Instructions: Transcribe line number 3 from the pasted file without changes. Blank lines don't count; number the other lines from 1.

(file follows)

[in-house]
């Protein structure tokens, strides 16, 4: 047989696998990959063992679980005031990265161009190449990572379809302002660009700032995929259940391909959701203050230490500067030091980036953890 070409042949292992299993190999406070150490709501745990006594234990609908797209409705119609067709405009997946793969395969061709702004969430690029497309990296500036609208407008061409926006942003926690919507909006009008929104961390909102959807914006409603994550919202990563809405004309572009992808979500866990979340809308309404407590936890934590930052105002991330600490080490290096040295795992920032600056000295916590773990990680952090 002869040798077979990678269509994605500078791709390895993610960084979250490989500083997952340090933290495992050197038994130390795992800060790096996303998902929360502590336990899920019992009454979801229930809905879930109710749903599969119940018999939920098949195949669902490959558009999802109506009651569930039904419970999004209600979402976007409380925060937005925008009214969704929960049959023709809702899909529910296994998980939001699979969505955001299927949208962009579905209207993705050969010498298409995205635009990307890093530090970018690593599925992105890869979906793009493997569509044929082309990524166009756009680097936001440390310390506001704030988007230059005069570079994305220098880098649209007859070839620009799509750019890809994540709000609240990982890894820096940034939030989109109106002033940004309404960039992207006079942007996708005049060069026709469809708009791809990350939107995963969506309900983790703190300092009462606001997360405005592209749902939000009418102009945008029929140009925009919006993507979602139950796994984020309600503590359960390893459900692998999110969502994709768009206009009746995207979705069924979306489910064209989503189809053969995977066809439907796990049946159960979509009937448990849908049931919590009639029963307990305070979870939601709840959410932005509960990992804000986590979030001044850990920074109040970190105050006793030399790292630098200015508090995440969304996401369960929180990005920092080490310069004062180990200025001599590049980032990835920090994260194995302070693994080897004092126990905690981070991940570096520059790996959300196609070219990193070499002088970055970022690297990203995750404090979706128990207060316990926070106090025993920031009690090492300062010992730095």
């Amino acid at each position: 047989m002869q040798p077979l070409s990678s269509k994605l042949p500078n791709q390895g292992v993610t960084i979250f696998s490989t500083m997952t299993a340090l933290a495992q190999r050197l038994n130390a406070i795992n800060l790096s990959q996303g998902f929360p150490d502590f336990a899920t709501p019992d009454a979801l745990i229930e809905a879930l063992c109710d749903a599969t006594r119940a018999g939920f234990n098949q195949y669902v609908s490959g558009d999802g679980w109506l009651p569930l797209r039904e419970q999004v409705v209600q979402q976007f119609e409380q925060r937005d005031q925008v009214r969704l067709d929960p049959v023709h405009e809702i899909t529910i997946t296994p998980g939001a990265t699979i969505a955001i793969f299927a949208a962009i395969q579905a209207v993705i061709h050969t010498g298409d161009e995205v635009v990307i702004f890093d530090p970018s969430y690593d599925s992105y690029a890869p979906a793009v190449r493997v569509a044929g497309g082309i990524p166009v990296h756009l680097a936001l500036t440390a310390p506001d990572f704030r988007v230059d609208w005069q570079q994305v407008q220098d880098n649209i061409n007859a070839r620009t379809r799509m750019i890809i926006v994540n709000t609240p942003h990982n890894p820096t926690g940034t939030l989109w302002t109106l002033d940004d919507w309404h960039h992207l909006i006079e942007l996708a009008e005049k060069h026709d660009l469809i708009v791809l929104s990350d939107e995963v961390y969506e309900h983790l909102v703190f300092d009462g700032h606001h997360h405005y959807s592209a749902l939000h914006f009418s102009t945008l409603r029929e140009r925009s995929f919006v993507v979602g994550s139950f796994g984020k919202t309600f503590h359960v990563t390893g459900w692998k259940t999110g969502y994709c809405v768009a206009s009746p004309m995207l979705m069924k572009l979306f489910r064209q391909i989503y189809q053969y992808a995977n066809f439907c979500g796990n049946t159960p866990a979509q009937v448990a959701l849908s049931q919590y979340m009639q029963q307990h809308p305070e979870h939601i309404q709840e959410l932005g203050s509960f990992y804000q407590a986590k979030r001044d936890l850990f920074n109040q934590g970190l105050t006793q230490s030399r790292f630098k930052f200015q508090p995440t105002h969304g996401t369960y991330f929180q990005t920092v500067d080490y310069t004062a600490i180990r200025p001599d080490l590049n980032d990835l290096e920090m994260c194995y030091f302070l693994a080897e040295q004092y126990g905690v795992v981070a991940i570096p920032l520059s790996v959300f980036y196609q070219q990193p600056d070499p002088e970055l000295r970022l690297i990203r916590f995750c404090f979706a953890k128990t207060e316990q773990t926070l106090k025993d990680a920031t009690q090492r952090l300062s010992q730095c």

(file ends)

């Amino acid at each position: 047989m002869q040798p077979l070409s990678s269509k994605l042949p500078n791709q390895g292992v993610t960084i979250f696998s490989t500083m997952t299993a340090l933290a495992q190999r050197l038994n130390a406070i795992n800060l790096s990959q996303g998902f929360p150490d502590f336990a899920t709501p019992d009454a979801l745990i229930e809905a879930l063992c109710d749903a599969t006594r119940a018999g939920f234990n098949q195949y669902v609908s490959g558009d999802g679980w109506l009651p569930l797209r039904e419970q999004v409705v209600q979402q976007f119609e409380q925060r937005d005031q925008v009214r969704l067709d929960p049959v023709h405009e809702i899909t529910i997946t296994p998980g939001a990265t699979i969505a955001i793969f299927a949208a962009i395969q579905a209207v993705i061709h050969t010498g298409d161009e995205v635009v990307i702004f890093d530090p970018s969430y690593d599925s992105y690029a890869p979906a793009v190449r493997v569509a044929g497309g082309i990524p166009v990296h756009l680097a936001l500036t440390a310390p506001d990572f704030r988007v230059d609208w005069q570079q994305v407008q220098d880098n649209i061409n007859a070839r620009t379809r799509m750019i890809i926006v994540n709000t609240p942003h990982n890894p820096t926690g940034t939030l989109w302002t109106l002033d940004d919507w309404h960039h992207l909006i006079e942007l996708a009008e005049k060069h026709d660009l469809i708009v791809l929104s990350d939107e995963v961390y969506e309900h983790l909102v703190f300092d009462g700032h606001h997360h405005y959807s592209a749902l939000h914006f009418s102009t945008l409603r029929e140009r925009s995929f919006v993507v979602g994550s139950f796994g984020k919202t309600f503590h359960v990563t390893g459900w692998k259940t999110g969502y994709c809405v768009a206009s009746p004309m995207l979705m069924k572009l979306f489910r064209q391909i989503y189809q053969y992808a995977n066809f439907c979500g796990n049946t159960p866990a979509q009937v448990a959701l849908s049931q919590y979340m009639q029963q307990h809308p305070e979870h939601i309404q709840e959410l932005g203050s509960f990992y804000q407590a986590k979030r001044d936890l850990f920074n109040q934590g970190l105050t006793q230490s030399r790292f630098k930052f200015q508090p995440t105002h969304g996401t369960y991330f929180q990005t920092v500067d080490y310069t004062a600490i180990r200025p001599d080490l590049n980032d990835l290096e920090m994260c194995y030091f302070l693994a080897e040295q004092y126990g905690v795992v981070a991940i570096p920032l520059s790996v959300f980036y196609q070219q990193p600056d070499p002088e970055l000295r970022l690297i990203r916590f995750c404090f979706a953890k128990t207060e316990q773990t926070l106090k025993d990680a920031t009690q090492r952090l300062s010992q730095c």